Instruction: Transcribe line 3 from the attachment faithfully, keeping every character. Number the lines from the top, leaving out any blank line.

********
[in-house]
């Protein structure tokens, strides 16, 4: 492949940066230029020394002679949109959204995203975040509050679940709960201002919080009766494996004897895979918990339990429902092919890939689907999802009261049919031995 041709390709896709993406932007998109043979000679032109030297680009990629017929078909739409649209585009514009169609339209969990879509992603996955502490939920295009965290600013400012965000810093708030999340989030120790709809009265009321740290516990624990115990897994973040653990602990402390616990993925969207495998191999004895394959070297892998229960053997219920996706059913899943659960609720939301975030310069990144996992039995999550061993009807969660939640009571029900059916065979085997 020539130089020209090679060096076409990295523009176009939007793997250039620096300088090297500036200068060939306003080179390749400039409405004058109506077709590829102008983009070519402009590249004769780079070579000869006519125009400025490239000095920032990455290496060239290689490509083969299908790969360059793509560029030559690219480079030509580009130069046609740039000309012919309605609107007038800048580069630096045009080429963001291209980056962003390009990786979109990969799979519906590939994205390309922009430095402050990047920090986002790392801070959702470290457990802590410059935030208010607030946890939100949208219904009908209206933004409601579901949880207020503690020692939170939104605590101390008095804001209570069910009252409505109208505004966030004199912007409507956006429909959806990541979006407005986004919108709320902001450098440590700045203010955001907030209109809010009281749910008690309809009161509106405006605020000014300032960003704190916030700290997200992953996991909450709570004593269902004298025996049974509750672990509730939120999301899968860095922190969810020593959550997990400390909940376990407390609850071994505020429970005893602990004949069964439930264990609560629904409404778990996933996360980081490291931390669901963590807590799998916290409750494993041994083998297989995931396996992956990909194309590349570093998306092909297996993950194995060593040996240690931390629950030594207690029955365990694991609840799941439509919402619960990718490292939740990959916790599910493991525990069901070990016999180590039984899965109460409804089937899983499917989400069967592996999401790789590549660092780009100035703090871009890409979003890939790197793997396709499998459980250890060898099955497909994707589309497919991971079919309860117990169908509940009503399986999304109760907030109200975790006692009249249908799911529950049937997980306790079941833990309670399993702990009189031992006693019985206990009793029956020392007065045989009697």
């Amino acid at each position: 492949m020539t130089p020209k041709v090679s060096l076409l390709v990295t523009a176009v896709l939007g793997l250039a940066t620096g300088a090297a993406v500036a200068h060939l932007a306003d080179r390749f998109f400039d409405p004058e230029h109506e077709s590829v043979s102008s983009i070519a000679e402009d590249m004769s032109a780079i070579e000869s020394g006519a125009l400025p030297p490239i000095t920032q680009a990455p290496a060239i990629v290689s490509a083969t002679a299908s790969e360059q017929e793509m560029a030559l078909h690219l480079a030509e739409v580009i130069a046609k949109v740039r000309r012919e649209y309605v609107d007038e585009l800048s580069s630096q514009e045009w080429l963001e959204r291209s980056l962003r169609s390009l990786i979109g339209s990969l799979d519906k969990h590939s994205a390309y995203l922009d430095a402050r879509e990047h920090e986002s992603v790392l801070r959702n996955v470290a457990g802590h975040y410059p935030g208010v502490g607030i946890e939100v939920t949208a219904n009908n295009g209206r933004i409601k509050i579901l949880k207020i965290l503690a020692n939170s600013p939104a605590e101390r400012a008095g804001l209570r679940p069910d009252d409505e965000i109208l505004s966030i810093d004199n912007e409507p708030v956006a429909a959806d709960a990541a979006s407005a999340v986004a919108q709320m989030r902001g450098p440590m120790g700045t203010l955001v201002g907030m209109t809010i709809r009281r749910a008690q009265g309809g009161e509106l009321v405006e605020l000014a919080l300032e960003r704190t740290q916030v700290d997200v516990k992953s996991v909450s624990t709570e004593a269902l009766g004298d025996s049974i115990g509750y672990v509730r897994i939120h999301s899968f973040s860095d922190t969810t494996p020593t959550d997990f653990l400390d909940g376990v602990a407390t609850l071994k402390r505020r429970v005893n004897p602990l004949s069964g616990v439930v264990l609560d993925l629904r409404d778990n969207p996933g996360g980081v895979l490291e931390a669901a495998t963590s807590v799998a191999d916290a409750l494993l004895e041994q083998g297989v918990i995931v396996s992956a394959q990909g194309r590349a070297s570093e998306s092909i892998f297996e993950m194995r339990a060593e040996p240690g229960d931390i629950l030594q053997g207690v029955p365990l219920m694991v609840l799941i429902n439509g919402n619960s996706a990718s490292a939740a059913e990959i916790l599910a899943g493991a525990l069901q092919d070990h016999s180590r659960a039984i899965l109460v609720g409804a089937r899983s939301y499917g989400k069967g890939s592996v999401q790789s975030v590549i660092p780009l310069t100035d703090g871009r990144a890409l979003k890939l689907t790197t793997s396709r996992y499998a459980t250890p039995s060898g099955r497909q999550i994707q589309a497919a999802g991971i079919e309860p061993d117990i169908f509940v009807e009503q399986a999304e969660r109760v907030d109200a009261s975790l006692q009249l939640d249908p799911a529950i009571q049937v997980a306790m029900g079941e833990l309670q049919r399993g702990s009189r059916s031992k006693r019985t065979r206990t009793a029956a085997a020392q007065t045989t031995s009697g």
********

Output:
């Amino acid at each position: 492949m020539t130089p020209k041709v090679s060096l076409l390709v990295t523009a176009v896709l939007g793997l250039a940066t620096g300088a090297a993406v500036a200068h060939l932007a306003d080179r390749f998109f400039d409405p004058e230029h109506e077709s590829v043979s102008s983009i070519a000679e402009d590249m004769s032109a780079i070579e000869s020394g006519a125009l400025p030297p490239i000095t920032q680009a990455p290496a060239i990629v290689s490509a083969t002679a299908s790969e360059q017929e793509m560029a030559l078909h690219l480079a030509e739409v580009i130069a046609k949109v740039r000309r012919e649209y309605v609107d007038e585009l800048s580069s630096q514009e045009w080429l963001e959204r291209s980056l962003r169609s390009l990786i979109g339209s990969l799979d519906k969990h590939s994205a390309y995203l922009d430095a402050r879509e990047h920090e986002s992603v790392l801070r959702n996955v470290a457990g802590h975040y410059p935030g208010v502490g607030i946890e939100v939920t949208a219904n009908n295009g209206r933004i409601k509050i579901l949880k207020i965290l503690a020692n939170s600013p939104a605590e101390r400012a008095g804001l209570r679940p069910d009252d409505e965000i109208l505004s966030i810093d004199n912007e409507p708030v956006a429909a959806d709960a990541a979006s407005a999340v986004a919108q709320m989030r902001g450098p440590m120790g700045t203010l955001v201002g907030m209109t809010i709809r009281r749910a008690q009265g309809g009161e509106l009321v405006e605020l000014a919080l300032e960003r704190t740290q916030v700290d997200v516990k992953s996991v909450s624990t709570e004593a269902l009766g004298d025996s049974i115990g509750y672990v509730r897994i939120h999301s899968f973040s860095d922190t969810t494996p020593t959550d997990f653990l400390d909940g376990v602990a407390t609850l071994k402390r505020r429970v005893n004897p602990l004949s069964g616990v439930v264990l609560d993925l629904r409404d778990n969207p996933g996360g980081v895979l490291e931390a669901a495998t963590s807590v799998a191999d916290a409750l494993l004895e041994q083998g297989v918990i995931v396996s992956a394959q990909g194309r590349a070297s570093e998306s092909i892998f297996e993950m194995r339990a060593e040996p240690g229960d931390i629950l030594q053997g207690v029955p365990l219920m694991v609840l799941i429902n439509g919402n619960s996706a990718s490292a939740a059913e990959i916790l599910a899943g493991a525990l069901q092919d070990h016999s180590r659960a039984i899965l109460v609720g409804a089937r899983s939301y499917g989400k069967g890939s592996v999401q790789s975030v590549i660092p780009l310069t100035d703090g871009r990144a890409l979003k890939l689907t790197t793997s396709r996992y499998a459980t250890p039995s060898g099955r497909q999550i994707q589309a497919a999802g991971i079919e309860p061993d117990i169908f509940v009807e009503q399986a999304e969660r109760v907030d109200a009261s975790l006692q009249l939640d249908p799911a529950i009571q049937v997980a306790m029900g079941e833990l309670q049919r399993g702990s009189r059916s031992k006693r019985t065979r206990t009793a029956a085997a020392q007065t045989t031995s009697g």